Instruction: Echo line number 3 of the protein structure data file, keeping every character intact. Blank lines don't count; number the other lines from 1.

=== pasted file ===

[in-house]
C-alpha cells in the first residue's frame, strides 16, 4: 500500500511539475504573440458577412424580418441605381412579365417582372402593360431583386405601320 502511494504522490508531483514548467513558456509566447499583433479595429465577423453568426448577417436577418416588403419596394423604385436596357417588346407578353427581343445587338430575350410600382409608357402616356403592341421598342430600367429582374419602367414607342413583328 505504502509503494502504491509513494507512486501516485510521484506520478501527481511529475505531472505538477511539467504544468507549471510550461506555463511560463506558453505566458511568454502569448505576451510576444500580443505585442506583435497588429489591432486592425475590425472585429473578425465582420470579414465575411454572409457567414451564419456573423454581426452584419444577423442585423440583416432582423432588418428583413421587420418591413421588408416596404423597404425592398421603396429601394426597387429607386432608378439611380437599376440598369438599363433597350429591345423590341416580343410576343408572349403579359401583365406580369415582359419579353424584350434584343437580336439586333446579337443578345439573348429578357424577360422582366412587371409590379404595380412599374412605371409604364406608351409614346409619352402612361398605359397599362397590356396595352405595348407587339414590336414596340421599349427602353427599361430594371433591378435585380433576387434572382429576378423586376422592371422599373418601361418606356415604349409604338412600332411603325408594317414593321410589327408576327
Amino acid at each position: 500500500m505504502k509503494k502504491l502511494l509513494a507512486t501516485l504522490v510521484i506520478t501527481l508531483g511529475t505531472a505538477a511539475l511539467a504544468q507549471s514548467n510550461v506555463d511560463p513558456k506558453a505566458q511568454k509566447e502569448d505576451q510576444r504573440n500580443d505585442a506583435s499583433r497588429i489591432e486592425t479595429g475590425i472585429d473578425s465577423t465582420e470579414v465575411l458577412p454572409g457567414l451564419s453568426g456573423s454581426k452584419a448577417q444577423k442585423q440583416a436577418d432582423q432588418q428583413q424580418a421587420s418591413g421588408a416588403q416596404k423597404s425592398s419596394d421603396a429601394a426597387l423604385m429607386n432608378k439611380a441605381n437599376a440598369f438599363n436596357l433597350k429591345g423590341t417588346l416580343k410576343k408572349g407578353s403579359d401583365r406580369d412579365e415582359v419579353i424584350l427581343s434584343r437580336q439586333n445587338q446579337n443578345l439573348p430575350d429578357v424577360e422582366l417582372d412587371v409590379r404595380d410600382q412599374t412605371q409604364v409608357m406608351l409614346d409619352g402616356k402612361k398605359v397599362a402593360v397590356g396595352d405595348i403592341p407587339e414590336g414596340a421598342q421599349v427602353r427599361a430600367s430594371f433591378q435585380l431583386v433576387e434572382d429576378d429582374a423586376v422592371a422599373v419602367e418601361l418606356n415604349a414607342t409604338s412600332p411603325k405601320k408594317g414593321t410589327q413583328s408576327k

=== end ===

Amino acid at each position: 500500500m505504502k509503494k502504491l502511494l509513494a507512486t501516485l504522490v510521484i506520478t501527481l508531483g511529475t505531472a505538477a511539475l511539467a504544468q507549471s514548467n510550461v506555463d511560463p513558456k506558453a505566458q511568454k509566447e502569448d505576451q510576444r504573440n500580443d505585442a506583435s499583433r497588429i489591432e486592425t479595429g475590425i472585429d473578425s465577423t465582420e470579414v465575411l458577412p454572409g457567414l451564419s453568426g456573423s454581426k452584419a448577417q444577423k442585423q440583416a436577418d432582423q432588418q428583413q424580418a421587420s418591413g421588408a416588403q416596404k423597404s425592398s419596394d421603396a429601394a426597387l423604385m429607386n432608378k439611380a441605381n437599376a440598369f438599363n436596357l433597350k429591345g423590341t417588346l416580343k410576343k408572349g407578353s403579359d401583365r406580369d412579365e415582359v419579353i424584350l427581343s434584343r437580336q439586333n445587338q446579337n443578345l439573348p430575350d429578357v424577360e422582366l417582372d412587371v409590379r404595380d410600382q412599374t412605371q409604364v409608357m406608351l409614346d409619352g402616356k402612361k398605359v397599362a402593360v397590356g396595352d405595348i403592341p407587339e414590336g414596340a421598342q421599349v427602353r427599361a430600367s430594371f433591378q435585380l431583386v433576387e434572382d429576378d429582374a423586376v422592371a422599373v419602367e418601361l418606356n415604349a414607342t409604338s412600332p411603325k405601320k408594317g414593321t410589327q413583328s408576327k